Italy, India, Germany, Japan, France, and the U.K. - Amazon’s key international markets - lagged behind the U.S. in web traffic growth. While others, especially Australia and Canada, outpaced it. Across all seventeen marketplaces, Amazon added one billion monthly visits and was up 24%.
Compared to February, usually the lowest month for e-commerce that this year also happened to be the last month before the pandemic, Amazon’s traffic in the U.S. was up 29% in August. That figure acts as a base to benchmark other markets and allows understanding whether they benefited from the e-commerce boost created by the pandemic. Traffic estimates based on SimilarWeb data.
The other sixteen marketplaces grew combined 19% during the same period. As a group, they lagged Amazon’s growth in the U.S. because Italy and India only grew 9%; Germany, Japan, and France were under 20%. Only the U.K. marketplace, with its 25% growth, was close to the U.S.
Some of the smaller international markets, however, showed strong growth. For example, Australia has nearly doubled traffic year-over-year and was up 70% in the period. Canada, Brazil, and Mexico grew more than 40%; these three markets are geographically close to the U.S., and Canada and Mexico benefit from Amazon’s North America Remote Fulfillment (NARF) program. The rest - Singapore, Saudi Arabia, United Arab Emirates, and the Netherlands - launched recently and grew from much smaller bases.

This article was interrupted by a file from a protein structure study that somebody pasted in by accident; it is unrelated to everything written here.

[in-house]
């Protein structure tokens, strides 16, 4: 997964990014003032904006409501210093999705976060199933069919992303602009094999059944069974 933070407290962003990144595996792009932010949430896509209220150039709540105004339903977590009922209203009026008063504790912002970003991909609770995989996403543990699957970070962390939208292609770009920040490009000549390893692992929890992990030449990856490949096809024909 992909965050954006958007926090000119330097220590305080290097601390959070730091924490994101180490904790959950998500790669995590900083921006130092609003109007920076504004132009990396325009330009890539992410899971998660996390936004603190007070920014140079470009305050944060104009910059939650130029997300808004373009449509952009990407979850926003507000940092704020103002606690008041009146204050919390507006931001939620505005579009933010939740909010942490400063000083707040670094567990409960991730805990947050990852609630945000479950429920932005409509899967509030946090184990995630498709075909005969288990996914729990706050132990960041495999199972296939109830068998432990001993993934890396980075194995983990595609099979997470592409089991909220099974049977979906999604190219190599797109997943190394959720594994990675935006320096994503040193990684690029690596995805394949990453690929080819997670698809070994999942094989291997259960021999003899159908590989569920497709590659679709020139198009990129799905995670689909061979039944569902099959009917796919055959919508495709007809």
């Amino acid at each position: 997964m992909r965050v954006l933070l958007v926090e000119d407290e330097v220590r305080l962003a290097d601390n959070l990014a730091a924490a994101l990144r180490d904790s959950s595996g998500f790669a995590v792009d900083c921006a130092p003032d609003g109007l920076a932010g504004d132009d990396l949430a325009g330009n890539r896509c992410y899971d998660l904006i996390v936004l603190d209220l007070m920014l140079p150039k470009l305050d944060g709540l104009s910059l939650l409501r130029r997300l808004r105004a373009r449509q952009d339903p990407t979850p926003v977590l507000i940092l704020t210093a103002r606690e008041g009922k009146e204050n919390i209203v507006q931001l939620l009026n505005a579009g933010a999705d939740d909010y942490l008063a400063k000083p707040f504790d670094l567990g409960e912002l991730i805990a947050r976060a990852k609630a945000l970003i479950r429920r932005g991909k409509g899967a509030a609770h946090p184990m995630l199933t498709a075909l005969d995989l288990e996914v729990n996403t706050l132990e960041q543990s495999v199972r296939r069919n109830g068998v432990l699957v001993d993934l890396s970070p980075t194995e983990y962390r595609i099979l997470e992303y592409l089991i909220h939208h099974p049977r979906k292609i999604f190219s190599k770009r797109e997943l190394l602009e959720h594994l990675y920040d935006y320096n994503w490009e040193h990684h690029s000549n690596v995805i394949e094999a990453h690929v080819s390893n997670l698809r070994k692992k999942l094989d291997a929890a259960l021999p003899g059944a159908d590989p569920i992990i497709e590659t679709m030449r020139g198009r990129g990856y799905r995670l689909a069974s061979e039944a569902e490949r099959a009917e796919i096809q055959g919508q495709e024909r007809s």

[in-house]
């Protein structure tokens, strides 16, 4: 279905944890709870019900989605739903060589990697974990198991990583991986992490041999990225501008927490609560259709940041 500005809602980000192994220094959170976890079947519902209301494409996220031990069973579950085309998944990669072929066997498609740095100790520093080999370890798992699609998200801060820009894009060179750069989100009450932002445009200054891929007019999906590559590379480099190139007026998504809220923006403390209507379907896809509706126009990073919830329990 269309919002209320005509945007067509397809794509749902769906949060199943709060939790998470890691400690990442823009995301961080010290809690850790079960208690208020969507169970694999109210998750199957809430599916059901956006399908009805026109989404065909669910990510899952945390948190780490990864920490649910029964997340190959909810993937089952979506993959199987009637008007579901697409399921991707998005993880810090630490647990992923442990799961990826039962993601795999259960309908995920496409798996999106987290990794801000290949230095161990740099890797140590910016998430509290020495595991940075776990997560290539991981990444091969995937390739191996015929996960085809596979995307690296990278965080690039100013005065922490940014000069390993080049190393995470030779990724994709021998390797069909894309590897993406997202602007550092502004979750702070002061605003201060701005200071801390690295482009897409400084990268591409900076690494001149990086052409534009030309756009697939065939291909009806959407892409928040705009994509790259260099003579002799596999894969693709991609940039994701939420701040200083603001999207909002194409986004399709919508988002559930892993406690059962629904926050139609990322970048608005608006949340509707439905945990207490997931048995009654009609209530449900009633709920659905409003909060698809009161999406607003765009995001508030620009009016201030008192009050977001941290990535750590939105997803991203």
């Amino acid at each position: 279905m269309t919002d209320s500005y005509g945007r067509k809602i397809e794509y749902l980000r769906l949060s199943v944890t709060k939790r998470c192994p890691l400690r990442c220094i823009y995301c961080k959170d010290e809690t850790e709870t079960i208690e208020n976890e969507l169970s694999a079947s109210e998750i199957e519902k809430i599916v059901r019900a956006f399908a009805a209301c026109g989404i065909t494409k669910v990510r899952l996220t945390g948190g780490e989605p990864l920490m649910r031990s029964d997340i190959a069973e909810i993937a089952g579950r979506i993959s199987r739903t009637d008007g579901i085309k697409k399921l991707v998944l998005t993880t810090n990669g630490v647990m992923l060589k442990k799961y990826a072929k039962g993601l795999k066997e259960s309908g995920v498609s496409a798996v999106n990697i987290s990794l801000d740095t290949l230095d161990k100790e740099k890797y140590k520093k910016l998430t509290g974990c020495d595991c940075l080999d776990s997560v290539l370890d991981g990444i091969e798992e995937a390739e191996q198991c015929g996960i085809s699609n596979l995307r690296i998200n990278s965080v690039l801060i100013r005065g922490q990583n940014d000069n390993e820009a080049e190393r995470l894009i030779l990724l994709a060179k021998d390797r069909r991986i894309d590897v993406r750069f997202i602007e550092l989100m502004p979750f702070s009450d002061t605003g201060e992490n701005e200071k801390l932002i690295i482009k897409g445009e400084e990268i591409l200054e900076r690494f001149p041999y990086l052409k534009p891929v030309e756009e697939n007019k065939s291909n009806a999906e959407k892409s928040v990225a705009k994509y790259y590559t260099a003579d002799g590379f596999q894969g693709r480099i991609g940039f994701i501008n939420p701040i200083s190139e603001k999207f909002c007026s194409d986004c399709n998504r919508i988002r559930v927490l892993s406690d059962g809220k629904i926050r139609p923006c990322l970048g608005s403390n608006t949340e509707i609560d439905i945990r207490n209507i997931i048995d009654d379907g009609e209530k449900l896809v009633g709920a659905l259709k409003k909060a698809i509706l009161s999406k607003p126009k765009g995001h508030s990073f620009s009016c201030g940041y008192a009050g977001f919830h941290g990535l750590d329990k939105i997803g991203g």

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In the Shopping category on the iPhone App Store, Amazon was the number one most-downloaded app in India, Canada, U.K., U.S., and Saudi Arabia. The only markets it wasn’t in the top 10 were Brazil and Singapore. App Store rankings indicate relative popularity compared to other e-commerce companies.
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A few months earlier, in April, Amazon was forced to shut down in India for some time that caused it to lose half of the monthly visits. While also trying to reduce spending in other marketplaces by removing features designed to increase it. And it was prioritizing essentials that caused non-essentials sometimes to take weeks to get delivered. Still, Amazon was forced to close its delivery centers in France, following an April 14th ruling in a French court that Amazon hadn’t done enough to protect workers in its warehouses from Covid-19.
“The crisis is laying bare the cracks in Amazon’s ability to be there for its customers when they need it most, much less to “delight” them,” wrote Christopher Mims at the Wall Street Journal in April. Fast-forward to now, the answer to Mims headline “Will We Forgive Amazon When This Is Over?” is Yes. In August, Amazon’s worldwide marketplaces had 5.4 billion visits, an all-time high.